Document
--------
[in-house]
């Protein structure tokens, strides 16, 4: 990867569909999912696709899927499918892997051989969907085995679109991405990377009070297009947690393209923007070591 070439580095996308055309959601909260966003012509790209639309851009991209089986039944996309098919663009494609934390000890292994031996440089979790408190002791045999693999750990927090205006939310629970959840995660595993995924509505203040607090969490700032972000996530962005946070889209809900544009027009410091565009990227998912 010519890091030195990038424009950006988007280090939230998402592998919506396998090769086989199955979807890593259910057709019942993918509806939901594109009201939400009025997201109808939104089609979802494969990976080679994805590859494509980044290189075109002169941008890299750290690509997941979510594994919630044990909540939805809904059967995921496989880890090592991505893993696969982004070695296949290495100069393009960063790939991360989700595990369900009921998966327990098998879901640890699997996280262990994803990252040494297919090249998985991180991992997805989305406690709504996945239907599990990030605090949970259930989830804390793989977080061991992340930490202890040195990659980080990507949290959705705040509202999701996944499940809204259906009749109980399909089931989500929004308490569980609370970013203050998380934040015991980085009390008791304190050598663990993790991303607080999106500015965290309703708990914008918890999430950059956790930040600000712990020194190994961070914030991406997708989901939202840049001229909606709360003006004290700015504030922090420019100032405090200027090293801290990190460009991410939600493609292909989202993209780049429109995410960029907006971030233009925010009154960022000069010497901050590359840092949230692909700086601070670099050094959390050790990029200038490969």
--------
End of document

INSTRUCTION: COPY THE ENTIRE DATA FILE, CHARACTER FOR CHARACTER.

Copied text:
[in-house]
């Protein structure tokens, strides 16, 4: 990867569909999912696709899927499918892997051989969907085995679109991405990377009070297009947690393209923007070591 070439580095996308055309959601909260966003012509790209639309851009991209089986039944996309098919663009494609934390000890292994031996440089979790408190002791045999693999750990927090205006939310629970959840995660595993995924509505203040607090969490700032972000996530962005946070889209809900544009027009410091565009990227998912 010519890091030195990038424009950006988007280090939230998402592998919506396998090769086989199955979807890593259910057709019942993918509806939901594109009201939400009025997201109808939104089609979802494969990976080679994805590859494509980044290189075109002169941008890299750290690509997941979510594994919630044990909540939805809904059967995921496989880890090592991505893993696969982004070695296949290495100069393009960063790939991360989700595990369900009921998966327990098998879901640890699997996280262990994803990252040494297919090249998985991180991992997805989305406690709504996945239907599990990030605090949970259930989830804390793989977080061991992340930490202890040195990659980080990507949290959705705040509202999701996944499940809204259906009749109980399909089931989500929004308490569980609370970013203050998380934040015991980085009390008791304190050598663990993790991303607080999106500015965290309703708990914008918890999430950059956790930040600000712990020194190994961070914030991406997708989901939202840049001229909606709360003006004290700015504030922090420019100032405090200027090293801290990190460009991410939600493609292909989202993209780049429109995410960029907006971030233009925010009154960022000069010497901050590359840092949230692909700086601070670099050094959390050790990029200038490969």